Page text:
“3 On A YA Theme” is sponsored by It All Comes Down To This by Karen English.
It’s 1965, Los Angeles. All twelve-year-old Sophie wants to do is write her book, star in the community play, and hang out with her friend Jennifer. But she’s the new black kid in a nearly all-white neighborhood; her beloved sister, Lily, is going away to college soon; and her parents’ marriage is rocky. When riots erupt in nearby Watts and a friend is unfairly arrested, Sophie learns that life—and her own place in it—is even more complicated than she’d once thought.
Leavened with gentle humor, this story is perfect for fans of Rita Williams-Garcia.
I’ve talked before about how ghost writing fascinates me to no end. But stumbling upon this piece regarding Stephen King’s known alias as Richard Bachman reminded me about another book-related phenomenon I can’t get enough of: authors who write under multiple names within the same category of fiction. These aren’t authors who maintain pseudonyms for the different genres that they write — that’s a post for another day — but rather, the authors who write within the same broad area and choose to use different names for different purposes. Perhaps it’s because they’ve moved from YA realistic fiction to YA horror or because they were keeping different series separate or because they were writing their own work under one name and work-for-hire under another.
Here’s a round-up of a handful of YA authors who’ve maintained known aliases in their careers. Some are still doing so, while others have selected either to bring all of their work under a single name. None of these below are secrets, as part of what a known alias is is precisely that: it’s known. Maybe not well-known, but it’s not about secrecy.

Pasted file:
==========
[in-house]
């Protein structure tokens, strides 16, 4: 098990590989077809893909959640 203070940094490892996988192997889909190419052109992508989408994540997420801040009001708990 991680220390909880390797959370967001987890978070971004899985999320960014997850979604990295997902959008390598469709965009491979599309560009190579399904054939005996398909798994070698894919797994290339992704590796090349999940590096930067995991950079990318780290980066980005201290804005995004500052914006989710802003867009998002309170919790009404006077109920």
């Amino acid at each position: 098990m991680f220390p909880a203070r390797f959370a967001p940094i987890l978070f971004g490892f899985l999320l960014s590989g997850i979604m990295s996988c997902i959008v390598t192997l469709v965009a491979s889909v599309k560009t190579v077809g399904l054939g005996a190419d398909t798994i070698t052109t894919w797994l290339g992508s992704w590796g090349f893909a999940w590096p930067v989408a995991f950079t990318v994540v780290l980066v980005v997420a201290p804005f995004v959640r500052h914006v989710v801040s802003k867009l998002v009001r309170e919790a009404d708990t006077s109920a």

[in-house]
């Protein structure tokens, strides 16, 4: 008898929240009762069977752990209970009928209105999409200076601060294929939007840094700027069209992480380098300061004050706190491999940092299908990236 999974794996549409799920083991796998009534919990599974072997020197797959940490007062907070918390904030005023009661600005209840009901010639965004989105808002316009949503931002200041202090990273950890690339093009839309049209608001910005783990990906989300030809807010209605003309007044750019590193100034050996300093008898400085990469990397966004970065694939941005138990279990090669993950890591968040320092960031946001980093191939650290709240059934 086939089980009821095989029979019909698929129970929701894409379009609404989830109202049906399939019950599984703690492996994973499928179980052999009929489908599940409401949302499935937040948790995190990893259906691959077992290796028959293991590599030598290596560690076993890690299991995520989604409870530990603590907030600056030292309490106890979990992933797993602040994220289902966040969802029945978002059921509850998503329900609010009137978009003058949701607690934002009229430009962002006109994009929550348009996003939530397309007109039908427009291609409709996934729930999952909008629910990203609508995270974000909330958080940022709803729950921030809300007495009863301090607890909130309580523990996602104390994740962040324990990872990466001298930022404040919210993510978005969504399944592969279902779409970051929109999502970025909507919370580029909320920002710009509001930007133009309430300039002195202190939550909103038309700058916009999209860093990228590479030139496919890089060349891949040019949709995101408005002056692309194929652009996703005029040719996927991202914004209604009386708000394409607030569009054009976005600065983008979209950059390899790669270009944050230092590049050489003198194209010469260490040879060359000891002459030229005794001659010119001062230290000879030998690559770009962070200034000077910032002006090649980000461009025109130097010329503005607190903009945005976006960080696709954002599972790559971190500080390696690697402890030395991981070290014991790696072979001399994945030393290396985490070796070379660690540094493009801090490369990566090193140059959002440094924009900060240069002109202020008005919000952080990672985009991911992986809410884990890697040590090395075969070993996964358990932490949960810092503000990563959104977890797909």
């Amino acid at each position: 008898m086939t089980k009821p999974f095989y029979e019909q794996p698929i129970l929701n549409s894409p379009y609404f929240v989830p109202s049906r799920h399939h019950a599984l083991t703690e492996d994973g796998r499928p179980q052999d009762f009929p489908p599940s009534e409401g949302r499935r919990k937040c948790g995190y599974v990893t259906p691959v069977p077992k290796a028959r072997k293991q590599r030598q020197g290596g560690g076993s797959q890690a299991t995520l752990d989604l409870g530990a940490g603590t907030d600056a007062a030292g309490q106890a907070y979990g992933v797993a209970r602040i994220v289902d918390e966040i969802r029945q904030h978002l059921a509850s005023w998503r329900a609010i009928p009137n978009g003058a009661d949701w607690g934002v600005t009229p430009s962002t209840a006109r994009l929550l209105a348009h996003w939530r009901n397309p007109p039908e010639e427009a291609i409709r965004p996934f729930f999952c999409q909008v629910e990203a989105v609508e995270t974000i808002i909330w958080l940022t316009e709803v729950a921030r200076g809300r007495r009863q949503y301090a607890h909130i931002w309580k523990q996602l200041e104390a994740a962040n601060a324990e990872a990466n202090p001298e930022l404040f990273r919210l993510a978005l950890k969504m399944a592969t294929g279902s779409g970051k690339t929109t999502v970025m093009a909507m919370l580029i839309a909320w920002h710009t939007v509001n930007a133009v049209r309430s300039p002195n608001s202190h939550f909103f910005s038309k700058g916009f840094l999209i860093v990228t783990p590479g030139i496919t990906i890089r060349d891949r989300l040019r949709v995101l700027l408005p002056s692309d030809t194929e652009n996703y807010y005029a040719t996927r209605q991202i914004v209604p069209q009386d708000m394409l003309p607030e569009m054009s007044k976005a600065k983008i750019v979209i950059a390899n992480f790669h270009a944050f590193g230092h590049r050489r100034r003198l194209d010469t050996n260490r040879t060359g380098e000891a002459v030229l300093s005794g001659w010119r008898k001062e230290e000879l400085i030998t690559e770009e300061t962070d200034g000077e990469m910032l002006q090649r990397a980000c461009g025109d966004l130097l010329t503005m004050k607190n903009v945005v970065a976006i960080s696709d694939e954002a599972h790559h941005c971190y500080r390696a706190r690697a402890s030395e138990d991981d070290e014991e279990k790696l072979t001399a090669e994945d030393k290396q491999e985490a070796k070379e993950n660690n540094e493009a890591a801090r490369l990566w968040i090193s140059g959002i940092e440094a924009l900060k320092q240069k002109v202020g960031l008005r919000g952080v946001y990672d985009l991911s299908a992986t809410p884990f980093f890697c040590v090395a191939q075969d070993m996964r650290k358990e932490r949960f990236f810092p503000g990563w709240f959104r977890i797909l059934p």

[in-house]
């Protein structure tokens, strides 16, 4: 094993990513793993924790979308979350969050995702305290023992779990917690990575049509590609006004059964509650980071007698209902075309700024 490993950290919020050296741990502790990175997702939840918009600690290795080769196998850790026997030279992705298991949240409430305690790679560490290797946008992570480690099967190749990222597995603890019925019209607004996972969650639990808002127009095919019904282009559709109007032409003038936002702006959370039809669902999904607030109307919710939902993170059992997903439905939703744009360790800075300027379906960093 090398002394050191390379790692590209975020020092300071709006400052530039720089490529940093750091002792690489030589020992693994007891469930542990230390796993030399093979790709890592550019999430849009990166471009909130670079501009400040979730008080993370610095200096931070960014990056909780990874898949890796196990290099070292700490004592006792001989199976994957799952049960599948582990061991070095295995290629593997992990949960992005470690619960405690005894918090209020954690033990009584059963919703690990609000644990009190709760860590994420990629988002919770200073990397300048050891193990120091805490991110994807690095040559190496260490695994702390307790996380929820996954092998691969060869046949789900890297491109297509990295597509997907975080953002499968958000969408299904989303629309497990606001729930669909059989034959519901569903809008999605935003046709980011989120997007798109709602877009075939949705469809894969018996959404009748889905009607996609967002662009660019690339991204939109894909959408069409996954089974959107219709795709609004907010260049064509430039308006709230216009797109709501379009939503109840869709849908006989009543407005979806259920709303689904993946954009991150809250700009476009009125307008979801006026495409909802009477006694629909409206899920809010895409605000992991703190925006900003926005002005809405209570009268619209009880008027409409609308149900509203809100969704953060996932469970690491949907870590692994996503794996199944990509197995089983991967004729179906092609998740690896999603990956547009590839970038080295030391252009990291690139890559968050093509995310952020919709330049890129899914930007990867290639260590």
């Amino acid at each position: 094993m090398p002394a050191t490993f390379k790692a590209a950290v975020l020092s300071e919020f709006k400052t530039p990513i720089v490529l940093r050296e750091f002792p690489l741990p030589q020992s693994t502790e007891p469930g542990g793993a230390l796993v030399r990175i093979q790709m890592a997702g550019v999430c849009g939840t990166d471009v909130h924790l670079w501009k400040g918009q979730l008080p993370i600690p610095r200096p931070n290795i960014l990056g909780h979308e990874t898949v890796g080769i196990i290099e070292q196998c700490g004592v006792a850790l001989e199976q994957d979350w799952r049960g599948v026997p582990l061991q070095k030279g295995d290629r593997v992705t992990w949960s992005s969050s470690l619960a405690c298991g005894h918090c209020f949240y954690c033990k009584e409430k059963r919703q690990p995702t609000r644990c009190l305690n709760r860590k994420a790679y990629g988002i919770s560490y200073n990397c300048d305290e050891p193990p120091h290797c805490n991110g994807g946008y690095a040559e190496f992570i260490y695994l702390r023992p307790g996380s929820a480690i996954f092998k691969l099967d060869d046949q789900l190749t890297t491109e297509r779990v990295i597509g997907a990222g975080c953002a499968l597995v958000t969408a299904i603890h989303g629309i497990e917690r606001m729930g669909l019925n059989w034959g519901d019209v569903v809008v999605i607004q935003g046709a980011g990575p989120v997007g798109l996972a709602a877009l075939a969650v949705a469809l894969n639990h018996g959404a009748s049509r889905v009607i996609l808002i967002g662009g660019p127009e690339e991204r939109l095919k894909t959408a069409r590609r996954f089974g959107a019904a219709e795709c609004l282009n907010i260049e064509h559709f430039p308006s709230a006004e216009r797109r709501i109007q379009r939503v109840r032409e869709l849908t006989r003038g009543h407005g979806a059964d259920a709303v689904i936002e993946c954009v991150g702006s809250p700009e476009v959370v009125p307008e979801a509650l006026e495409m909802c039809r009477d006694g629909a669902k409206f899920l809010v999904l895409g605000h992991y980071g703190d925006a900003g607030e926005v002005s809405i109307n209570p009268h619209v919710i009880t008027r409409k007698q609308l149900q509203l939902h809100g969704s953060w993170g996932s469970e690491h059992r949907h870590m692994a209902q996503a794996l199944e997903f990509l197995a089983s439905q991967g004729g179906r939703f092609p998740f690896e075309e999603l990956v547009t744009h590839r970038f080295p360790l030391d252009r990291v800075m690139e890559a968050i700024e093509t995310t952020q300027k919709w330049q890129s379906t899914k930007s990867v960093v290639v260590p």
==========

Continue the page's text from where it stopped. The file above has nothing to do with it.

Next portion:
All of the below are white authors. It’s been challenging to find if there are authors of color who do this in YA, but I wouldn’t be surprised if not, in part because of the barrier to be published as an author of color in the first place. But if you can think of any, please do drop their names and books into the comments. Editor’s note (editor being the writer, too): Hillary Monahan/Eva Darrows is biracial, so the previous paragraph is incorrect.
Meg Cabot has been writing YA fiction for a long, long time, and along the way, she wrote some of her books under the pen name Jenny Carroll. In later reissues of the “1-800-Where-R-You” books, the Carroll alias has been dropped and Cabot’s name is on the cover. Fun fact: the Carroll series has also been rebranded as the “Vanished” series and was made into a Lifetime series called Missing.
This author alias is one of my favorite fun facts: Morgan Matson also writes under the name Katie Finn. Both author names write teen romances, though it’s interesting to note that Matson’s books are far longer than those she writes as Finn, which tend to be more fast paced. Neither is better or worse, and while it is maybe not initially obvious to readers who don’t know that they’re the same person, once you know, you see the similarities in writing style, voice, and how great it is to recommend each of those authors for fans of the other…knowing it’s the same person.
Did you know Jackson Pearce — who writes both YA and middle grade novels — has also written a standalone historical YA novel under the name J. Nelle Patrick? Now you do.
Hillary Monahan, probably best known for her horror YA titles, is also author Eva Darrows. Under the Darrows name, she’s written speculative fiction, as well as a title that leans more realistic fiction.
And finally, one of the smaller changes when it comes to known aliases: a last name. Kara Taylor is the pen name for Kara Thomas. The Taylor last name was used for her first series, “Prep School Confidential,” while her Thomas last name has been used for thrillers published since. This isn’t the married-got-a-new-last-name change. Taylor was a pen name of choice.
Want more “3 On A YA Theme” posts? Gotcha covered.